In the eleventh century Murasaki Shikibu, a lady in the Heian court of Japan, wrote the world’s first novel. But The Tale of Genji is no mere artifact. It is, rather, a lively and astonishingly nuanced portrait of a refined society where every dalliance is an act of political consequence, a play of characters whose inner lives are as rich and changeable as those imagined by Proust. Chief of these is “the shining Genji,” the son of the emperor and a man whose passionate impulses create great turmoil in his world and very nearly destroy him.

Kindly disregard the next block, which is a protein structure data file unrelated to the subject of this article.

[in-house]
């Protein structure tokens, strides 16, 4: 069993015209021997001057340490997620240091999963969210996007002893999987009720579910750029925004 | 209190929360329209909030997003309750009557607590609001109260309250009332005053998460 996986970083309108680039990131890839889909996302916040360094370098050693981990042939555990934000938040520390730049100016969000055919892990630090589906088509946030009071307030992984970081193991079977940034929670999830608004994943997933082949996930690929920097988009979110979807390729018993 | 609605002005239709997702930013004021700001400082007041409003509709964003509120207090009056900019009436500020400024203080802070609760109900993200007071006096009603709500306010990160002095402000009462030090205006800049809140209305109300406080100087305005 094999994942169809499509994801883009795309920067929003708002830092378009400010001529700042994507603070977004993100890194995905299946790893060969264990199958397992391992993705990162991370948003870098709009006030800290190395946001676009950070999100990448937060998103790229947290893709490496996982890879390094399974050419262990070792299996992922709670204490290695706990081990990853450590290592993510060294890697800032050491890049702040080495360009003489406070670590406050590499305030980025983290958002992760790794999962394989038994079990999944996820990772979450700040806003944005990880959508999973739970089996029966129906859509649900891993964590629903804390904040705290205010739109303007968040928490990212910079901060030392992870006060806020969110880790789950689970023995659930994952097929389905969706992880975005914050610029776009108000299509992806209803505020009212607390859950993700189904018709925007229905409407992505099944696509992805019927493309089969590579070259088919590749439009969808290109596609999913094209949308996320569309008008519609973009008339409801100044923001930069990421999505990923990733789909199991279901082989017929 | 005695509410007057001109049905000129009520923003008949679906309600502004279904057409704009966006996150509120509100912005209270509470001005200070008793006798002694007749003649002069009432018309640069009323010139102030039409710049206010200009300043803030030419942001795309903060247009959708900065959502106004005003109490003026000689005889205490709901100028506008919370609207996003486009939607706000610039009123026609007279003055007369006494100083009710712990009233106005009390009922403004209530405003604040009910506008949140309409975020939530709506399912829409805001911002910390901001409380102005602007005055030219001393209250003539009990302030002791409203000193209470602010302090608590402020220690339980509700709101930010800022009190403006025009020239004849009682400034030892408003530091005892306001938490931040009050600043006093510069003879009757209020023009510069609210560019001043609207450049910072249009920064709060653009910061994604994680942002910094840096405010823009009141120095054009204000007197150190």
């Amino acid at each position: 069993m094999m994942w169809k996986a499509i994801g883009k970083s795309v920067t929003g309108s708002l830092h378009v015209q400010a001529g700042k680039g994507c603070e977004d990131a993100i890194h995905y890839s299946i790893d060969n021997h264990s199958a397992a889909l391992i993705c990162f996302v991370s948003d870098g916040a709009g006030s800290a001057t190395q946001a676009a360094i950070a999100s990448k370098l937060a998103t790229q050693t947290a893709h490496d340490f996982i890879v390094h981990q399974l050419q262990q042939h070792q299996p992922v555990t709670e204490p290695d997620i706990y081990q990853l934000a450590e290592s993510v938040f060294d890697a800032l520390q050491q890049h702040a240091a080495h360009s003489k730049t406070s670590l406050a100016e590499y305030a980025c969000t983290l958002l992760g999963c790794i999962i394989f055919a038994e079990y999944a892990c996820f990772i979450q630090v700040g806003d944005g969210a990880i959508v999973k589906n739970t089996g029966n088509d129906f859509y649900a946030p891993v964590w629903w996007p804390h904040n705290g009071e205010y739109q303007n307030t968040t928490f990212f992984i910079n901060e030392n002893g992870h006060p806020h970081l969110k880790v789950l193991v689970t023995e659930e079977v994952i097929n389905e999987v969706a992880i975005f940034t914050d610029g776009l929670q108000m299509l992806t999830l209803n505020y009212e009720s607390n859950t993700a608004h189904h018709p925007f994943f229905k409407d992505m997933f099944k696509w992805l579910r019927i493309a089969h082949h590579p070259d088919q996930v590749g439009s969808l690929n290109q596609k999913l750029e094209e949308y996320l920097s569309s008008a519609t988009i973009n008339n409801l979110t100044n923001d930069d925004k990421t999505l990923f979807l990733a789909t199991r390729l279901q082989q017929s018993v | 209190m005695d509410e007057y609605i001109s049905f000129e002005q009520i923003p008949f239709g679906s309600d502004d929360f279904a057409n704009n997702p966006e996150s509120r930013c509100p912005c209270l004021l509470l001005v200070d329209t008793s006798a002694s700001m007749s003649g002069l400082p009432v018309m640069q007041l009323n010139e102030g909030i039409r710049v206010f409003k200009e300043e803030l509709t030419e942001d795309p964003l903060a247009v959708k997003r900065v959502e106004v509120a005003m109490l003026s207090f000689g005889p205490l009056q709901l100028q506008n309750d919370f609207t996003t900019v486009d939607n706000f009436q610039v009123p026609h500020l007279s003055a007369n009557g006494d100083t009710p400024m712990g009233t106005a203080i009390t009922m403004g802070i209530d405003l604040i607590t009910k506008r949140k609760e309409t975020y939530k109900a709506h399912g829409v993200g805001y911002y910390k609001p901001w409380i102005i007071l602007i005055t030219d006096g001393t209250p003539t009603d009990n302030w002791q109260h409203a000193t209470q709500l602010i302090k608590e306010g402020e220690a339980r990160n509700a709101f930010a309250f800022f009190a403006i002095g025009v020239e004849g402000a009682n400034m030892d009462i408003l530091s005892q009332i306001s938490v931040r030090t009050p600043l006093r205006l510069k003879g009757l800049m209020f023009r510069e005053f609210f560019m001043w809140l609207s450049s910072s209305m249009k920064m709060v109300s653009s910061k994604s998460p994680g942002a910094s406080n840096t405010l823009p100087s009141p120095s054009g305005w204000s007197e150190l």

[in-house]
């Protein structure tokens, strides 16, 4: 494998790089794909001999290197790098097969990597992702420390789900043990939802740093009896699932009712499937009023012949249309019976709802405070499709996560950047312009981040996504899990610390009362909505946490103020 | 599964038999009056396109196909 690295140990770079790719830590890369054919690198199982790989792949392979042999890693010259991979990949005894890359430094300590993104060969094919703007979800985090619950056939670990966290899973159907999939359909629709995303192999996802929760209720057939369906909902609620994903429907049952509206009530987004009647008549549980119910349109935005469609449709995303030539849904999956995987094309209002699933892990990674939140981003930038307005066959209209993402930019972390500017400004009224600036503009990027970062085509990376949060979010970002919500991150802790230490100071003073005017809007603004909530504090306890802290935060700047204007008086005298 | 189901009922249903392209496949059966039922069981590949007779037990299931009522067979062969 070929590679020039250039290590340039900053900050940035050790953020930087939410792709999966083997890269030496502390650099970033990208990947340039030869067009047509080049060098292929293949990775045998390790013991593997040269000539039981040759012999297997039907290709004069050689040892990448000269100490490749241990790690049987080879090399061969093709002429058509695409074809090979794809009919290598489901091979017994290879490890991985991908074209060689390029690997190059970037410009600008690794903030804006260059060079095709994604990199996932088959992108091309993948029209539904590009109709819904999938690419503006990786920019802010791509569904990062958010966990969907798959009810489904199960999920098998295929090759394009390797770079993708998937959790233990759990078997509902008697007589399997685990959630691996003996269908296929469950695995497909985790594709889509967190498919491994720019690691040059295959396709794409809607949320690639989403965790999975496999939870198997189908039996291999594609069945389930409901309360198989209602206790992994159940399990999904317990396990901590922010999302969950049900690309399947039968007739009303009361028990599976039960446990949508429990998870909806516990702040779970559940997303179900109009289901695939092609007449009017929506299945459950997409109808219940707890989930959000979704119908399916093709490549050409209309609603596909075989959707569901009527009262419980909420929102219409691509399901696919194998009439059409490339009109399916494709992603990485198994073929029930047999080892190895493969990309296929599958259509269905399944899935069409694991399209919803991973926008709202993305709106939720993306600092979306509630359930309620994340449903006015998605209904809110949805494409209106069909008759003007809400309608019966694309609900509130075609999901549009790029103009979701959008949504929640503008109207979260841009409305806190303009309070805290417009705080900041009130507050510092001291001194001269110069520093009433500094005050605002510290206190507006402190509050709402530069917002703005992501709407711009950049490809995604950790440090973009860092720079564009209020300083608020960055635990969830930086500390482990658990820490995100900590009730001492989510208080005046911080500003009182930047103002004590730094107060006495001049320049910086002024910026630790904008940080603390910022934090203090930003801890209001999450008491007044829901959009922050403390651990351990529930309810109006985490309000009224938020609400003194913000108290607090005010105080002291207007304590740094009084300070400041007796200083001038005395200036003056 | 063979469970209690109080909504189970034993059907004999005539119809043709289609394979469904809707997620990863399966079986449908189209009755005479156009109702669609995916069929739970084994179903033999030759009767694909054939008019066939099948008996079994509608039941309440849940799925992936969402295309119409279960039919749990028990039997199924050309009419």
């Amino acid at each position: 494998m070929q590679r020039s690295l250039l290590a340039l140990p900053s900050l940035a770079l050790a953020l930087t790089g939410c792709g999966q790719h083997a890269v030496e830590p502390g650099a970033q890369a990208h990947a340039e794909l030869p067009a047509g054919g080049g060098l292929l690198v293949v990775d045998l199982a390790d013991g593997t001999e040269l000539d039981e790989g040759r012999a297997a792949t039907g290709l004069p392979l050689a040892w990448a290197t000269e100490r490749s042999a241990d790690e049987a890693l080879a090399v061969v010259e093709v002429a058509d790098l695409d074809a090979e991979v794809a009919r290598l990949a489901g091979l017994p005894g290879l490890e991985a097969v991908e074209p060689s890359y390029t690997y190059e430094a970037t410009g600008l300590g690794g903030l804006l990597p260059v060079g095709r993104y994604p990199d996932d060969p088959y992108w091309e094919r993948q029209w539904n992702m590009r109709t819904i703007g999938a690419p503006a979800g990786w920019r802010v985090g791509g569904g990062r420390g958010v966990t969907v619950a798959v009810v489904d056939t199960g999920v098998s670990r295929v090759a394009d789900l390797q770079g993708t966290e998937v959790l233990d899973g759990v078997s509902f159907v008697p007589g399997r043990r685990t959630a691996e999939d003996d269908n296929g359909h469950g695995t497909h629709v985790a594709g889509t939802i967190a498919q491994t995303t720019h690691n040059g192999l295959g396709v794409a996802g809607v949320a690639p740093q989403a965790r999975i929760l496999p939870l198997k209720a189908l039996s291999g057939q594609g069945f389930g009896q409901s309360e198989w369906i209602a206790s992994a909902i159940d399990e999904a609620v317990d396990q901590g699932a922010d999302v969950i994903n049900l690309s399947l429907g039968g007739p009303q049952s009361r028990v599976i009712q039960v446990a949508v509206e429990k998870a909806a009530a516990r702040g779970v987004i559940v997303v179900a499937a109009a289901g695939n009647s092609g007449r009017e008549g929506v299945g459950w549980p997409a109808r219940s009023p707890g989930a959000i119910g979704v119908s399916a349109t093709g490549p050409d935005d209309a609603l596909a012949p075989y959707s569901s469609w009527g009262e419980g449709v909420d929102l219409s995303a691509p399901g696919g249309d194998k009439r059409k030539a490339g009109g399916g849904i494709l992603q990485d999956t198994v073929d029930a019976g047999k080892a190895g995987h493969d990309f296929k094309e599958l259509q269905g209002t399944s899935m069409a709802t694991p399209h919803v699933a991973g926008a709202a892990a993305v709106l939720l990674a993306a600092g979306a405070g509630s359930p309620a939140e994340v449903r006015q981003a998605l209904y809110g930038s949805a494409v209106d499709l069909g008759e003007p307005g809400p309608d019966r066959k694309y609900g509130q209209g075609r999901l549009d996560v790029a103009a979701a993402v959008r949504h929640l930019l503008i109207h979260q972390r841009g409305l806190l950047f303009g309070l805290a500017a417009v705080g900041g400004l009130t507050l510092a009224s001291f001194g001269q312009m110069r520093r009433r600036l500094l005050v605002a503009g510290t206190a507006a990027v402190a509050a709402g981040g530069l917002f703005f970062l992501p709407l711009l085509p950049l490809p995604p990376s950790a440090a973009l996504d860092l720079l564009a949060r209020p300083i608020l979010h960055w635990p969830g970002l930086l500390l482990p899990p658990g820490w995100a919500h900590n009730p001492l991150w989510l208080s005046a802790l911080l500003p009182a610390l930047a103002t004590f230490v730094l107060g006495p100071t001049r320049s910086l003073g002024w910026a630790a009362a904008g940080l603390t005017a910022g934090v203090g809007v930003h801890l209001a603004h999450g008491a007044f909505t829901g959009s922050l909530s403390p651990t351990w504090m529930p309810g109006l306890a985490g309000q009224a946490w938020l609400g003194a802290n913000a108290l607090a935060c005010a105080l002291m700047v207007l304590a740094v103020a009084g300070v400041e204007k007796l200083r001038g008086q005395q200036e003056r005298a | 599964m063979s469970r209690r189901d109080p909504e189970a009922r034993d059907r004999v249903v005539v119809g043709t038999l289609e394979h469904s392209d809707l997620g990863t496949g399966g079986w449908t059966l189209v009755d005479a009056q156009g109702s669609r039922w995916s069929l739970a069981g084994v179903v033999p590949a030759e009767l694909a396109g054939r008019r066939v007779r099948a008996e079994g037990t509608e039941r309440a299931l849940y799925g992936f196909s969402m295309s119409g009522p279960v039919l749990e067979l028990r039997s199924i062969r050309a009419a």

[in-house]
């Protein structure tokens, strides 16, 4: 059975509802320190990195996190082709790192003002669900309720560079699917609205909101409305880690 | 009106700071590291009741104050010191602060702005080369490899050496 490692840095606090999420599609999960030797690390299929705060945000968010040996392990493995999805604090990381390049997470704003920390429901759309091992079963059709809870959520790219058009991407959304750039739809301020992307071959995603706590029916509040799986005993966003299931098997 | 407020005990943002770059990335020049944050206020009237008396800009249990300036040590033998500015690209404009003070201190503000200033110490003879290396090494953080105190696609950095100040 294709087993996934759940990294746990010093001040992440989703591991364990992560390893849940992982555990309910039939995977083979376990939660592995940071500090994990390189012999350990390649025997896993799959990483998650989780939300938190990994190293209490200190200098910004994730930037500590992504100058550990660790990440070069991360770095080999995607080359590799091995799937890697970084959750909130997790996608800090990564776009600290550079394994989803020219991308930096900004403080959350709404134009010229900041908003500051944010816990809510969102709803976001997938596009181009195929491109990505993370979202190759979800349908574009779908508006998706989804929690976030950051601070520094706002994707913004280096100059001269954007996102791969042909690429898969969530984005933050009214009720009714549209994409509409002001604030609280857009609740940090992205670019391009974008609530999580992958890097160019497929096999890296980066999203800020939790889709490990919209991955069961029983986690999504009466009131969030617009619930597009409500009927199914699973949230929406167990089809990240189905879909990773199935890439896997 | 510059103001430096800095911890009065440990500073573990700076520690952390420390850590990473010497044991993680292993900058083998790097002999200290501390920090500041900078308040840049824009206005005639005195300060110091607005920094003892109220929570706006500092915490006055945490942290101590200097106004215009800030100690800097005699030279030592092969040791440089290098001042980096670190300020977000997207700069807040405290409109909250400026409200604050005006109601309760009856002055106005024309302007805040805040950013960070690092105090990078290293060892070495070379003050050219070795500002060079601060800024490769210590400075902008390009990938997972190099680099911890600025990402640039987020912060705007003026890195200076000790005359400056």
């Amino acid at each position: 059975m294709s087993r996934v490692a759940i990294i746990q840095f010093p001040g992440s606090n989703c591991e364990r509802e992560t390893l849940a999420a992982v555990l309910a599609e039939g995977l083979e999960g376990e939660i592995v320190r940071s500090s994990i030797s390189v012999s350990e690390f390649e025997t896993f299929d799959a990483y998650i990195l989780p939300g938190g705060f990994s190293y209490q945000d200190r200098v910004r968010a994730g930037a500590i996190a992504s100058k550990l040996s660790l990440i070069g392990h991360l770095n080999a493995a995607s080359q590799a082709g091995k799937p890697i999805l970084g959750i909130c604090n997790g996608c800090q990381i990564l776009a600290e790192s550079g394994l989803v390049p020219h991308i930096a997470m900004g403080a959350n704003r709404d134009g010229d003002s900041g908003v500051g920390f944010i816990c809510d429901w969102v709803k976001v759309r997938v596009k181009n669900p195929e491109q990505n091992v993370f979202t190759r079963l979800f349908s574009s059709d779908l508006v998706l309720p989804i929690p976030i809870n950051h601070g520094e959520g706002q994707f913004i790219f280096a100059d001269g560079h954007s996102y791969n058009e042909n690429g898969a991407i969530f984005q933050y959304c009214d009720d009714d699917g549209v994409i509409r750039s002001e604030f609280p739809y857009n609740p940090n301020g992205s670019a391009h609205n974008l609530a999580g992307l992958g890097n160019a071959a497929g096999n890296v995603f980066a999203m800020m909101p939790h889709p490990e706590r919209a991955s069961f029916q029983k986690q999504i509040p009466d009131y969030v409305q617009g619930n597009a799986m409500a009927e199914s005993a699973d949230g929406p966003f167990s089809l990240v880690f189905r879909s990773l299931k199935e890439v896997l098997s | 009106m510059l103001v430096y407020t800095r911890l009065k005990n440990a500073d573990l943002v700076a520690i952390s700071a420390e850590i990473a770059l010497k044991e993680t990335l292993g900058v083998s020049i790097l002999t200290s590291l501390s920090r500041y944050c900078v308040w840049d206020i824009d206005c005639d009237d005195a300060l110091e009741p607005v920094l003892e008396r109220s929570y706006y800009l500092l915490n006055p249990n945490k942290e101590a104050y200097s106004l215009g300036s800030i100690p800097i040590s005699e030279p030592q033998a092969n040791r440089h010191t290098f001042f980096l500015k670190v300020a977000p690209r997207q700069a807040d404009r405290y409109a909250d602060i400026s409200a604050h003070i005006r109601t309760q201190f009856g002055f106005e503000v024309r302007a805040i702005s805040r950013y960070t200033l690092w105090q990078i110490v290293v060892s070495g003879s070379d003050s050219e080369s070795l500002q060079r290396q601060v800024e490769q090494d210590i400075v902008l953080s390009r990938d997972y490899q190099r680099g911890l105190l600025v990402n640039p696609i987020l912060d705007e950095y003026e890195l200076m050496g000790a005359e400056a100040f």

|japanese title:||Genji monogatari|
|notes:||Japanese title: Genji monogatari.|
Social life and customs, to 1600
|publisher:||Knopf, 1976, 1978, 1982, 1986, 1989, 1992, 1997, 1998; Tuttle, 1978; Franklin Library, 1983; Vintage, 1985, 1990|
|publication place:||New York; Rutland, VT; Franklin Center, PA; New York|
|english publication date:||1976|
|description:||2 v. (xix, 1090 p.) : ill. ; 25 cm.|